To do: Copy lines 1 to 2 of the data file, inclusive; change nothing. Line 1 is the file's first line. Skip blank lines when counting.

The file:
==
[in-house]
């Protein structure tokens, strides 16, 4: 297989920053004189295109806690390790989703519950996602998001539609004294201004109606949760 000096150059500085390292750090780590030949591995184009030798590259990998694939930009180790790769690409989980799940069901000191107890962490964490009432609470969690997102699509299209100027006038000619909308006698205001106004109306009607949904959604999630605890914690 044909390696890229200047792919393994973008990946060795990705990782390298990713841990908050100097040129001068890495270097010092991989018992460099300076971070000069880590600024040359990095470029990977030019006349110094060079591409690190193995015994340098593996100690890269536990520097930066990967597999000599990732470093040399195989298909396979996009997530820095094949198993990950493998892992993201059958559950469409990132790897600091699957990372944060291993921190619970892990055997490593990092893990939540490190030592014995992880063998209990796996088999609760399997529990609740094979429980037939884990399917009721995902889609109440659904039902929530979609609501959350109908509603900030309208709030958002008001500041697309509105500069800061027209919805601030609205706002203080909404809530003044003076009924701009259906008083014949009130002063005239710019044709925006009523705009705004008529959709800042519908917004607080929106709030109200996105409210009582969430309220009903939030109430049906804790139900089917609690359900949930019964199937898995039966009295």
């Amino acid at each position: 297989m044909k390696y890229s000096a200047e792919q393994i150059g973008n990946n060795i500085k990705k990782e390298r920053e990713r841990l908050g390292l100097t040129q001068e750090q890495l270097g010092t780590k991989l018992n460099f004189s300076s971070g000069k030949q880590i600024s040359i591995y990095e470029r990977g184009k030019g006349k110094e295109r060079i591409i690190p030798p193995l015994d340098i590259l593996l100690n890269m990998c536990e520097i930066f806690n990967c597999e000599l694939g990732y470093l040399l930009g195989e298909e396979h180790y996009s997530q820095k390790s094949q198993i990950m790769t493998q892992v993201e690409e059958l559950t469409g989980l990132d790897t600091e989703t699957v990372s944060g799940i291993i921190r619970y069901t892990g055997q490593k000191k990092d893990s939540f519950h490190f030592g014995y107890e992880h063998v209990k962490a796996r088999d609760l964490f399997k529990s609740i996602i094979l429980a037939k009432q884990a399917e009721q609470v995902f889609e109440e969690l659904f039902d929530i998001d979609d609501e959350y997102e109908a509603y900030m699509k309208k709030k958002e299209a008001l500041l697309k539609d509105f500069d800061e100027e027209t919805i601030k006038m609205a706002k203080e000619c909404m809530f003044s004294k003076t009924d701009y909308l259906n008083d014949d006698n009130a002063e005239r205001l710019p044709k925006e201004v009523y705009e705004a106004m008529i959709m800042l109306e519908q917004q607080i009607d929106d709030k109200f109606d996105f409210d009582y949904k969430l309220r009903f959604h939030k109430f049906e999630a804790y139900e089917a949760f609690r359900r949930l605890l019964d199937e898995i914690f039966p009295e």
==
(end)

[in-house]
């Protein structure tokens, strides 16, 4: 297989920053004189295109806690390790989703519950996602998001539609004294201004109606949760 000096150059500085390292750090780590030949591995184009030798590259990998694939930009180790790769690409989980799940069901000191107890962490964490009432609470969690997102699509299209100027006038000619909308006698205001106004109306009607949904959604999630605890914690 044909390696890229200047792919393994973008990946060795990705990782390298990713841990908050100097040129001068890495270097010092991989018992460099300076971070000069880590600024040359990095470029990977030019006349110094060079591409690190193995015994340098593996100690890269536990520097930066990967597999000599990732470093040399195989298909396979996009997530820095094949198993990950493998892992993201059958559950469409990132790897600091699957990372944060291993921190619970892990055997490593990092893990939540490190030592014995992880063998209990796996088999609760399997529990609740094979429980037939884990399917009721995902889609109440659904039902929530979609609501959350109908509603900030309208709030958002008001500041697309509105500069800061027209919805601030609205706002203080909404809530003044003076009924701009259906008083014949009130002063005239710019044709925006009523705009705004008529959709800042519908917004607080929106709030109200996105409210009582969430309220009903939030109430049906804790139900089917609690359900949930019964199937898995039966009295």